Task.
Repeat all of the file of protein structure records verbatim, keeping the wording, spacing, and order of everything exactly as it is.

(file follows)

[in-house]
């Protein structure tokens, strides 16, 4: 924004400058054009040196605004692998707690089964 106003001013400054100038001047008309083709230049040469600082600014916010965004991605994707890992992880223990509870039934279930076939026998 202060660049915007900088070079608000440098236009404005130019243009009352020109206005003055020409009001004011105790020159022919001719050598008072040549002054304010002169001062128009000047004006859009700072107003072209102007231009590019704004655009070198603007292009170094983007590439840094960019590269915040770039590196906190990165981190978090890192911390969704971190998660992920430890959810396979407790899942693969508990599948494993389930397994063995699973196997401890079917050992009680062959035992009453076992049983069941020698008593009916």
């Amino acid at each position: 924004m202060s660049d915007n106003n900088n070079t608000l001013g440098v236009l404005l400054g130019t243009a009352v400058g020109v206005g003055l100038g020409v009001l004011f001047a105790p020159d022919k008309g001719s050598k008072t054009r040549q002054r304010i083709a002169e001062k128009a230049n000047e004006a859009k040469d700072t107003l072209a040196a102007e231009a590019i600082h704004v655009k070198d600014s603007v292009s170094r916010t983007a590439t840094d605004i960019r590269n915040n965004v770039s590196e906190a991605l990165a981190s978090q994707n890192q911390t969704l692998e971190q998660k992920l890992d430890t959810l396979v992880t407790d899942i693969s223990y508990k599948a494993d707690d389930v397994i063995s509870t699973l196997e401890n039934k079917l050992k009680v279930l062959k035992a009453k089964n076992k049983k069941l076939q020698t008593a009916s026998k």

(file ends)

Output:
[in-house]
């Protein structure tokens, strides 16, 4: 924004400058054009040196605004692998707690089964 106003001013400054100038001047008309083709230049040469600082600014916010965004991605994707890992992880223990509870039934279930076939026998 202060660049915007900088070079608000440098236009404005130019243009009352020109206005003055020409009001004011105790020159022919001719050598008072040549002054304010002169001062128009000047004006859009700072107003072209102007231009590019704004655009070198603007292009170094983007590439840094960019590269915040770039590196906190990165981190978090890192911390969704971190998660992920430890959810396979407790899942693969508990599948494993389930397994063995699973196997401890079917050992009680062959035992009453076992049983069941020698008593009916």
């Amino acid at each position: 924004m202060s660049d915007n106003n900088n070079t608000l001013g440098v236009l404005l400054g130019t243009a009352v400058g020109v206005g003055l100038g020409v009001l004011f001047a105790p020159d022919k008309g001719s050598k008072t054009r040549q002054r304010i083709a002169e001062k128009a230049n000047e004006a859009k040469d700072t107003l072209a040196a102007e231009a590019i600082h704004v655009k070198d600014s603007v292009s170094r916010t983007a590439t840094d605004i960019r590269n915040n965004v770039s590196e906190a991605l990165a981190s978090q994707n890192q911390t969704l692998e971190q998660k992920l890992d430890t959810l396979v992880t407790d899942i693969s223990y508990k599948a494993d707690d389930v397994i063995s509870t699973l196997e401890n039934k079917l050992k009680v279930l062959k035992a009453k089964n076992k049983k069941l076939q020698t008593a009916s026998k």